I’ve been doing a personal Bible study on salvation. I’ve been studying scripture for the better part of a year in an attempt to understand the ideas of lordship salvation vs. free grace or ‘easy believism’. If you’re not familiar with these terms, it’s okay, neither was I. Terms aren’t important, but they represent two very different understandings of what salvation is and it’s important to know the difference, and what’s at stake.
Some people frame the debate between lordship salvation and easy believism as a debate between works and faith, as if one is works and the other is not. The opponents of lordship salvation claim that by making Jesus your Lord you are “working” and therefore doing something more than faith. An extra step if you will. But I’ve learned that this debate isn’t really about works- but about faith- and what true faith really is. The opponents say you’re working to secure your faith. The Bible says you are secure and your works prove it.
It comes down to this fundamental question: Is there a connection between obedience and faith, and if so, what is that connection? To put it another way, is obedience required for salvation or do we just need to ‘believe’ and that’s all? This is a fairly personal question. For most of my life I was taught that all we needed to do to go to heaven was to accept Jesus into our heart, believe, and we would be saved. It apparently didn’t matter how I lived or what I did. But the crucially important thing, apparently, was that I accepted Jesus into my heart. My assurance of being saved therefore could be traced back to an event I did a long time ago when I was a kid. I said the prayer- I’m in. However, is this really what the Bible teaches? Is this the pattern we see in the scriptures?
Well, no, actually. There’s nothing in the Bible that suggests a one time act is all that’s expected or required of a genuine believer. Rather we see a ton of scripture that talks about bearing fruit, confessing your sins, repenting and turning to Jesus, obeying His commandments, loving one another, walking in the spirit, following our shepherd’s voice, picking up our cross and following Jesus no matter the cost. . . These aren’t one time occurrences but rather patterns (fruits) in the life of a person who is truly saved. Jesus says “Abide in Me, and I in you. As the branch cannot bear fruit of itself unless it abides in the vine, so neither can you unless you abide in Me.” – John 15:4 Abide means to remain in. It means walking with Jesus, knowing Him, loving Him, and being like Him. Abiding in Jesus and bearing fruit is a continual thing, and is evidence that we truly know Him.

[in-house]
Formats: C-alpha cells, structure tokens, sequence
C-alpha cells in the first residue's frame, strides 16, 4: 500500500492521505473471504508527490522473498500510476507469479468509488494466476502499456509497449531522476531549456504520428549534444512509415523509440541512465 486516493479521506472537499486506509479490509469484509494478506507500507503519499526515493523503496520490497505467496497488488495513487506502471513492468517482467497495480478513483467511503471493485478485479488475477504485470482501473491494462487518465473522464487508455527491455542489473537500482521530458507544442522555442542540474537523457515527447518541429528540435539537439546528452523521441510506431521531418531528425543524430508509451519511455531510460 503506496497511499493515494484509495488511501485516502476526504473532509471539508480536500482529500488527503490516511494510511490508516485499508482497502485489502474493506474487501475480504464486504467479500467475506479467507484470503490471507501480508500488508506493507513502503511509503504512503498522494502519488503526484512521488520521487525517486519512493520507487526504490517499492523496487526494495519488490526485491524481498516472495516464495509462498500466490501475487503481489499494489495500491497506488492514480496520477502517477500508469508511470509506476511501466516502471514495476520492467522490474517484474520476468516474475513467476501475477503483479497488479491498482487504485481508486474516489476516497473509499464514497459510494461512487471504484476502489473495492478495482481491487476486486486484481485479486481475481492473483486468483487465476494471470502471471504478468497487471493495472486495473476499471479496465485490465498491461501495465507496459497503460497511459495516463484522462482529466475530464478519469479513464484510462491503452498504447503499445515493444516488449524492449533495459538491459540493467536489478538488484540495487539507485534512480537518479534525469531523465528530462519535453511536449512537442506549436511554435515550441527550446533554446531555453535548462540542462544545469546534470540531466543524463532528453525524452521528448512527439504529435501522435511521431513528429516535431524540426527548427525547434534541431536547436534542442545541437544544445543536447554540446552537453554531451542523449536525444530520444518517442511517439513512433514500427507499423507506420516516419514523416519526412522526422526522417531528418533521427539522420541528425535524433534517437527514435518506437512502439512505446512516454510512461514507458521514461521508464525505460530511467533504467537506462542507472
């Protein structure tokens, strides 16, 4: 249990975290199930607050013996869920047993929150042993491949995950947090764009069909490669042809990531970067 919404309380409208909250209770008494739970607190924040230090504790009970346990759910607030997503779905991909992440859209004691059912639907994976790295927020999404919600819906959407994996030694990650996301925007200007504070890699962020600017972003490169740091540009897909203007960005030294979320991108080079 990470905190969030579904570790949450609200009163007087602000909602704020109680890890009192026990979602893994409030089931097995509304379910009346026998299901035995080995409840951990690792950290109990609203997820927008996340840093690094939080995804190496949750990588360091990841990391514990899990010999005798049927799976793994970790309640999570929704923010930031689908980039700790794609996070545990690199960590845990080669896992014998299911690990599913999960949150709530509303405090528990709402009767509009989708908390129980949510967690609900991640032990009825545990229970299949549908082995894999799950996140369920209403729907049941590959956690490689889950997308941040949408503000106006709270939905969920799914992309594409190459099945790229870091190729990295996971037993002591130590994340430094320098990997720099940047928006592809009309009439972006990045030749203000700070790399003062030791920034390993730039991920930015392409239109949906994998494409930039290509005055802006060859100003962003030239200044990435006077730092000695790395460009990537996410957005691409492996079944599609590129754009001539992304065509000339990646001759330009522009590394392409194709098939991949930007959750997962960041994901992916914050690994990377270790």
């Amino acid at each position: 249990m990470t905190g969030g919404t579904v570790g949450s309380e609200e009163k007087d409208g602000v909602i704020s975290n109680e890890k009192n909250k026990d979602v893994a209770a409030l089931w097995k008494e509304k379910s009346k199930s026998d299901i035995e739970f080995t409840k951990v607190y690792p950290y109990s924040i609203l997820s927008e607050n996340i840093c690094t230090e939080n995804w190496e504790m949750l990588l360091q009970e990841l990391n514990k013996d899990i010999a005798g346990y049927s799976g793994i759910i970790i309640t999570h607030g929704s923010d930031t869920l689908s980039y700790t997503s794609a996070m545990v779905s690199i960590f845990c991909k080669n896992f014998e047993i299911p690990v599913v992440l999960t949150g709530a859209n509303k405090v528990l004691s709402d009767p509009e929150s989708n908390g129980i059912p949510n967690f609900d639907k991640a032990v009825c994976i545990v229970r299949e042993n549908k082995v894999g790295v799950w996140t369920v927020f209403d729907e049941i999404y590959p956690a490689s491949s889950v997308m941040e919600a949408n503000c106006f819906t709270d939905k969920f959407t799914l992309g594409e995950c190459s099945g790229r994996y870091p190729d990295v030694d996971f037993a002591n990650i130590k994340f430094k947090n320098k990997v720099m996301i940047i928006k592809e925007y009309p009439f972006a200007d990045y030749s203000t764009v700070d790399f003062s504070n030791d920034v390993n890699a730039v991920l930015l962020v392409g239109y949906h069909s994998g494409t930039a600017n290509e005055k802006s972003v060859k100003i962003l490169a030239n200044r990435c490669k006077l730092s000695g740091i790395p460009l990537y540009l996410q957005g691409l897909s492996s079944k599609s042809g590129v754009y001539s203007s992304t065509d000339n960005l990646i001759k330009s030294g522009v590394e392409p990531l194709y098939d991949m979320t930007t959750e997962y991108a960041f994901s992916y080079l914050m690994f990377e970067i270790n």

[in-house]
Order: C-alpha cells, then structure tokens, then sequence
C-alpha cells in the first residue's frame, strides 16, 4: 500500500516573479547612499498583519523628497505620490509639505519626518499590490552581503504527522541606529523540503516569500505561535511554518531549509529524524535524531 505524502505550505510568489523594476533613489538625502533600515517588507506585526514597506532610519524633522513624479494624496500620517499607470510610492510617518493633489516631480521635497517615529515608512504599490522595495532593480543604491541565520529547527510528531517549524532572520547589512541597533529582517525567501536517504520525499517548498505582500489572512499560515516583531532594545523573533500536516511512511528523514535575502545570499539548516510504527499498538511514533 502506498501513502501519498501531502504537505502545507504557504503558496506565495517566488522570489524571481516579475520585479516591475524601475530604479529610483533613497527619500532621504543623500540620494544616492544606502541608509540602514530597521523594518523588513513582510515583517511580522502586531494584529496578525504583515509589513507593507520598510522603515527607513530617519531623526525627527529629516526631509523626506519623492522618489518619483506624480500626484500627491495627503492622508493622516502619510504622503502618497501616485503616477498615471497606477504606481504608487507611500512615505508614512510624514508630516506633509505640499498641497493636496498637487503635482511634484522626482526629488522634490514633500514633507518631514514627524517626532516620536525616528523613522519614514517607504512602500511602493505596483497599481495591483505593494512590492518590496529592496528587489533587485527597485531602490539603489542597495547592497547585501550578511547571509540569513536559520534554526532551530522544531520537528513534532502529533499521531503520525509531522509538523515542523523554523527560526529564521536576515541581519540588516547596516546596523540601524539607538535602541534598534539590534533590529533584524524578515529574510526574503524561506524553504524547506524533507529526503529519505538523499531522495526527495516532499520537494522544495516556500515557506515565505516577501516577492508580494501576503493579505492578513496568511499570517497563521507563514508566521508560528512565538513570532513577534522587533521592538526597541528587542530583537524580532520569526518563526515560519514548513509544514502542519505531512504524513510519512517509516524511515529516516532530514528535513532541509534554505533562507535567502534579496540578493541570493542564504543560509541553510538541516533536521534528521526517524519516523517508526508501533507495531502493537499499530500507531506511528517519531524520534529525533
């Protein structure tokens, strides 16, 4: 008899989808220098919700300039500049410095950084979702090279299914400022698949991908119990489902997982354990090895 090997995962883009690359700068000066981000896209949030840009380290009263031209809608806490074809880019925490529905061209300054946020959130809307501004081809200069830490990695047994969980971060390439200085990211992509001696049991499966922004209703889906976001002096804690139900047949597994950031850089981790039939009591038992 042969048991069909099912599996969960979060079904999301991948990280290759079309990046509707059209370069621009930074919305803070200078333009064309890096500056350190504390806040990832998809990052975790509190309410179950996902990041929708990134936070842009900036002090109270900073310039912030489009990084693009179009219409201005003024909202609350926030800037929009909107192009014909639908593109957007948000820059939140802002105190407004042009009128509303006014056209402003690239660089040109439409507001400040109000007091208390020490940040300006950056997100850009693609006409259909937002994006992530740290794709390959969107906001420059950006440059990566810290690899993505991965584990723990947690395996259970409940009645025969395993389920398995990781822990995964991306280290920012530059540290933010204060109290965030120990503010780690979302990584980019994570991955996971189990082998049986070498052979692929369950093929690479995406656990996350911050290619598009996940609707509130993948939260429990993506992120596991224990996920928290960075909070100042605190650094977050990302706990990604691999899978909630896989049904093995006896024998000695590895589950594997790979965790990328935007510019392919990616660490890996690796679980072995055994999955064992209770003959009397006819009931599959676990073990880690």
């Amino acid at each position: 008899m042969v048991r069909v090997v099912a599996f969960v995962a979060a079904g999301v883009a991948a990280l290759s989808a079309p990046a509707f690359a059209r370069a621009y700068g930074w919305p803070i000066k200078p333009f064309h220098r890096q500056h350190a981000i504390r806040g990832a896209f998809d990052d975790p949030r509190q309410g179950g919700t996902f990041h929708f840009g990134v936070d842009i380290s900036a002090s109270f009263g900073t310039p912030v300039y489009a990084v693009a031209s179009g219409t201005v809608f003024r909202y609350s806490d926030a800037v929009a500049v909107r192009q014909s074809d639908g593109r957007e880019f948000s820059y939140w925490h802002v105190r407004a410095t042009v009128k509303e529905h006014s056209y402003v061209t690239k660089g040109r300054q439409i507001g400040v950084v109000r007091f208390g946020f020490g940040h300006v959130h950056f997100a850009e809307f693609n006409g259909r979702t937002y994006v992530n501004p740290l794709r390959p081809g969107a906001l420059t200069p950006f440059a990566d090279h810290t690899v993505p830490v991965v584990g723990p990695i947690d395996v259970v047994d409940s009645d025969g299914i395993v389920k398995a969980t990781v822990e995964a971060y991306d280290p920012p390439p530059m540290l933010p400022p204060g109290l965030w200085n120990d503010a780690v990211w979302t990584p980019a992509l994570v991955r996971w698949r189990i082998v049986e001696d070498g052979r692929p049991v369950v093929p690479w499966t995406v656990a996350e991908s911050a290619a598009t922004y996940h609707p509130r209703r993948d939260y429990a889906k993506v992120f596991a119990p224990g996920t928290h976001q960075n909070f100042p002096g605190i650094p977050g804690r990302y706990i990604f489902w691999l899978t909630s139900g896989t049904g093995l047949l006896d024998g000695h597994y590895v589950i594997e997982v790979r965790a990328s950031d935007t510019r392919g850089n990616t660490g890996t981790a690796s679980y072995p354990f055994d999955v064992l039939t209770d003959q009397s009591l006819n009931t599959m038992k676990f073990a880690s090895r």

I’m not trying to downplay the importance of asking Jesus into your heart. Coming to know Jesus as savior and Lord can be a moment in time. In an instant our eyes are opened to the truth of the Gospel. Jesus and the Bible all of a sudden taste really good in our mouth, we believe and are saved. Hallelujah!
However, it can’t stop there. As great as that is, it’s equally important to live out our faith- to continue doing good for God, bearing fruit and growing. James 2 says faith without works is dead. If your faith doesn’t show forth and is not evident in your life what good is it? Faith like that is useless. The parable of the sower teaches us that faith can’t be a shallow thing. Our faith (the seed) has to go deep, take root, and produce fruit. Only then will it stand the test of trials and tribulations, distractions, and the deceptions of the devil. So here again we see that faith has to have substance. It can’t be claimed in a moment, packed away, and brought out only when we need it. Jesus says to be ready, and to those not ready, “I do not know you.” – Matthew 25:12. Faith has to be lived out. It has to produce something. “You will know them by their fruits” Matt 7:16.
So there is a connection between obedience and faith. Obedience doesn’t save you, but the Bible says that without obedience you’re not really saved. You have a dead faith- a fruitless faith that gets gathered up with other dead branches and destroyed in the fire. Obedience produces fruit and this more than anything else is evidence that you are saved.
This is not a debate about works versus faith. Everybody agrees that we are saved by grace through faith. The question hinges on what kind of faith we’re talking about. Is it an easy faith? A faith that doesn’t require or produce any fruit? Is it not accompanied by a repentant heart? Does your faith exclude Jesus as Lord of your life? We can see from a wealth of examples in Scripture that this is not the kind of faith God wants us to have.
“The one who says, ‘I have come to know Him,’ and does not keep His commandments, is a liar , and the truth is not in him; but whoever keeps His word, in him the love of God has truly been perfected.” 1 John 2:3-4
Faith alone saves you.
But the faith that saves is never alone.